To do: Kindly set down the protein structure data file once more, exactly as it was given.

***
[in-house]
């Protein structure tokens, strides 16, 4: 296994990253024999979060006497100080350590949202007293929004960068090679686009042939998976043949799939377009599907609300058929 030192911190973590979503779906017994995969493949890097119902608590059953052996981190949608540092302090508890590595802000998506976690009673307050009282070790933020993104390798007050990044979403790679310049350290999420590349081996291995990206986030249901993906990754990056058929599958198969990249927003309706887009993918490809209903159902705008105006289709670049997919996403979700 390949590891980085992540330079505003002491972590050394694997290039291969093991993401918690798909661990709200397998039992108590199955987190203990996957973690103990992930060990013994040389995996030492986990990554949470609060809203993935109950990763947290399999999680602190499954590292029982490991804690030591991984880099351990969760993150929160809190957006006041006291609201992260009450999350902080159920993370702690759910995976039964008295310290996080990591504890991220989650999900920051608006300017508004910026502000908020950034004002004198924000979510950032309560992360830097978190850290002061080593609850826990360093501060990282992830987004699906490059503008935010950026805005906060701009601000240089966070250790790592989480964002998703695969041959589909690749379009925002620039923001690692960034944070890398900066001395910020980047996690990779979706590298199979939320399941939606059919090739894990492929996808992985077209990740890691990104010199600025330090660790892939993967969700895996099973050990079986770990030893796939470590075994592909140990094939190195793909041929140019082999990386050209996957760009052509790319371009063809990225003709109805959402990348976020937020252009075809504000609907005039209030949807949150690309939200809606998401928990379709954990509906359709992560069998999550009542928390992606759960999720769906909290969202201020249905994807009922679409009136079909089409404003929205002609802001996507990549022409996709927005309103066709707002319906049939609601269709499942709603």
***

[in-house]
């Protein structure tokens, strides 16, 4: 296994990253024999979060006497100080350590949202007293929004960068090679686009042939998976043949799939377009599907609300058929 030192911190973590979503779906017994995969493949890097119902608590059953052996981190949608540092302090508890590595802000998506976690009673307050009282070790933020993104390798007050990044979403790679310049350290999420590349081996291995990206986030249901993906990754990056058929599958198969990249927003309706887009993918490809209903159902705008105006289709670049997919996403979700 390949590891980085992540330079505003002491972590050394694997290039291969093991993401918690798909661990709200397998039992108590199955987190203990996957973690103990992930060990013994040389995996030492986990990554949470609060809203993935109950990763947290399999999680602190499954590292029982490991804690030591991984880099351990969760993150929160809190957006006041006291609201992260009450999350902080159920993370702690759910995976039964008295310290996080990591504890991220989650999900920051608006300017508004910026502000908020950034004002004198924000979510950032309560992360830097978190850290002061080593609850826990360093501060990282992830987004699906490059503008935010950026805005906060701009601000240089966070250790790592989480964002998703695969041959589909690749379009925002620039923001690692960034944070890398900066001395910020980047996690990779979706590298199979939320399941939606059919090739894990492929996808992985077209990740890691990104010199600025330090660790892939993967969700895996099973050990079986770990030893796939470590075994592909140990094939190195793909041929140019082999990386050209996957760009052509790319371009063809990225003709109805959402990348976020937020252009075809504000609907005039209030949807949150690309939200809606998401928990379709954990509906359709992560069998999550009542928390992606759960999720769906909290969202201020249905994807009922679409009136079909089409404003929205002609802001996507990549022409996709927005309103066709707002319906049939609601269709499942709603």